Hippokratia 2011; 15 (2): 141-146
A. Christoforidis, M. Dimitriadou, E. Papadopolou, D. Stilpnopoulou, G. Katzos, M. Athanassiou-Metaxa
Background: Body Mass Index (BMI) offers a simple and reasonable measure of obesity that, with the use of the appropriate reference, can help in the early detection of children with weight problems. Our aim was to compare the two most commonly used international BMI references and the national Greek BMI reference in identifying Greek children being overweight and obese.
Methods: A group of 1557 children (820 girls and 737 boys, mean age: 11.42 ± 3.51 years) were studied. Weight and height was measured using standard methods, and BMI was calculated. Overweight and obesity were determined using the International Obesity Task Force (IOTF) standards, the Centers for Disease Control and Prevention (CDC) BMI-forage curves and the most recent Greek BMI-for-age curves.
Results: Results showed that the IOTF’s cut-off limits identifies a significantly higher prevalence of overweight (22.4%) compared with both the CDC’s (11.8%, p=0.03) and the Greek’s (7.4%, p=0.002) cut-off limits. However, the prevalence of obesity was generally increased when it was determined using the CDC’s cut-off limits (13.9%) compared to the prevalence calculated with both the IOTF’s (6.5%, p=0.05) and the Greek’s (6.9%, n.s.) cut off limits.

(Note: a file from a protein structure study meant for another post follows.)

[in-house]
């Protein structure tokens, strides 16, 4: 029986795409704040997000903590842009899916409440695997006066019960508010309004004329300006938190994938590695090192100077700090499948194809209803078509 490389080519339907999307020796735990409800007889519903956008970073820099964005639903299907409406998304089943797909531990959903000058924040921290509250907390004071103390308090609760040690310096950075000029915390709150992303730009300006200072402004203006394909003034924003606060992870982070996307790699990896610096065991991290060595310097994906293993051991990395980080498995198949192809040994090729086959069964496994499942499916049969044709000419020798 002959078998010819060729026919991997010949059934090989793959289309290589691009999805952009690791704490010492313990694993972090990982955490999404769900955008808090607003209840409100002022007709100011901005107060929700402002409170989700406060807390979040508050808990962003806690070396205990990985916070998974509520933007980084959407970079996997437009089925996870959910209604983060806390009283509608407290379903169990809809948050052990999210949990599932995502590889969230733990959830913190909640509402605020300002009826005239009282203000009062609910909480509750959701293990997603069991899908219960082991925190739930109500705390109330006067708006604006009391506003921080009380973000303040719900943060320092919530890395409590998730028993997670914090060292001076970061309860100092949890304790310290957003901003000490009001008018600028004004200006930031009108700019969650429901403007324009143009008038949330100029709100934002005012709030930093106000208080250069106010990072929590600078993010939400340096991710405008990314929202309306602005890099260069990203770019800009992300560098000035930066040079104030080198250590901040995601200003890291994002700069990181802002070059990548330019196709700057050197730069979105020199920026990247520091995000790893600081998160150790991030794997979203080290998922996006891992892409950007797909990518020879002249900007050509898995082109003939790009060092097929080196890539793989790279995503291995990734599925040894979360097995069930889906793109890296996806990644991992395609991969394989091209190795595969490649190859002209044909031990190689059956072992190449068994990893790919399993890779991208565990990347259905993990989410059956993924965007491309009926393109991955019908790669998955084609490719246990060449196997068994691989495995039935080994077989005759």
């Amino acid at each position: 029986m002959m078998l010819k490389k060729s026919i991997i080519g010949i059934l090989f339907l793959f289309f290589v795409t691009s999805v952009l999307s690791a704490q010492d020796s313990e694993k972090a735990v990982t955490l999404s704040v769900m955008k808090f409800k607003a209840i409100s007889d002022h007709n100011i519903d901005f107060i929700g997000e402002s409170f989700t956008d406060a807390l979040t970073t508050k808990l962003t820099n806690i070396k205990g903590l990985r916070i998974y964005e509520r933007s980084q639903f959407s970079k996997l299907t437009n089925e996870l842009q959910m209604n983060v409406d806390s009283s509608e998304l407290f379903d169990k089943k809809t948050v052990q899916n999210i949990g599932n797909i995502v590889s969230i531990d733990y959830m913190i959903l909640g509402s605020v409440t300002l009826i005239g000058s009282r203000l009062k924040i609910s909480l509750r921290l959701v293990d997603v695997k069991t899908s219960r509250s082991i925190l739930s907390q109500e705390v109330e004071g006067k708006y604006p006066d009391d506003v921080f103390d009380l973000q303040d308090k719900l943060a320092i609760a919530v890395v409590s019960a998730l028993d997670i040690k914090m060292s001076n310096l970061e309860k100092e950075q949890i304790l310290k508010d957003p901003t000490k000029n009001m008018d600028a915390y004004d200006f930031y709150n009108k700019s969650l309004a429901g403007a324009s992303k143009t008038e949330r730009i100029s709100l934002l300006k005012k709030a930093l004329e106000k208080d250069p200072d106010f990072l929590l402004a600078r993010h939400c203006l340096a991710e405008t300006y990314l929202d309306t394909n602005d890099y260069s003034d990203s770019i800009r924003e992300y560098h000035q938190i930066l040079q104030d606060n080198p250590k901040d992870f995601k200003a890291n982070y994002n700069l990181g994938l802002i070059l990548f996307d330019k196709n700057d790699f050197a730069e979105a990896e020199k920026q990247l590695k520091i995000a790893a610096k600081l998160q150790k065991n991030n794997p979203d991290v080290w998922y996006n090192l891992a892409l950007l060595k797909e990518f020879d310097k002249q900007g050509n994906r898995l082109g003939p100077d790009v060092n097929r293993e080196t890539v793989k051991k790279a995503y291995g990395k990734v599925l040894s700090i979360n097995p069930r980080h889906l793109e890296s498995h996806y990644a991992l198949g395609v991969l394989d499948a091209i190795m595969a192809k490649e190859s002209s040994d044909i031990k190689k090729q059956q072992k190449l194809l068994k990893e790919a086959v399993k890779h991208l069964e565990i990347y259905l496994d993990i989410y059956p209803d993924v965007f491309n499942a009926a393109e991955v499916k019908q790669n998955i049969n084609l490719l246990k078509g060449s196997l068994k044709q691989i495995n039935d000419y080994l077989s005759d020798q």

Conclusions: The use of the national Greek reference standards for BMI underestimates the true prevalence of overweight and obesity. On the contrary, both the IOTF and the CDC standards, although independently, detect an increased number of overweight and obese children and thus they should be adopted in the clinical practice for an earlier identification and a timelier intervention.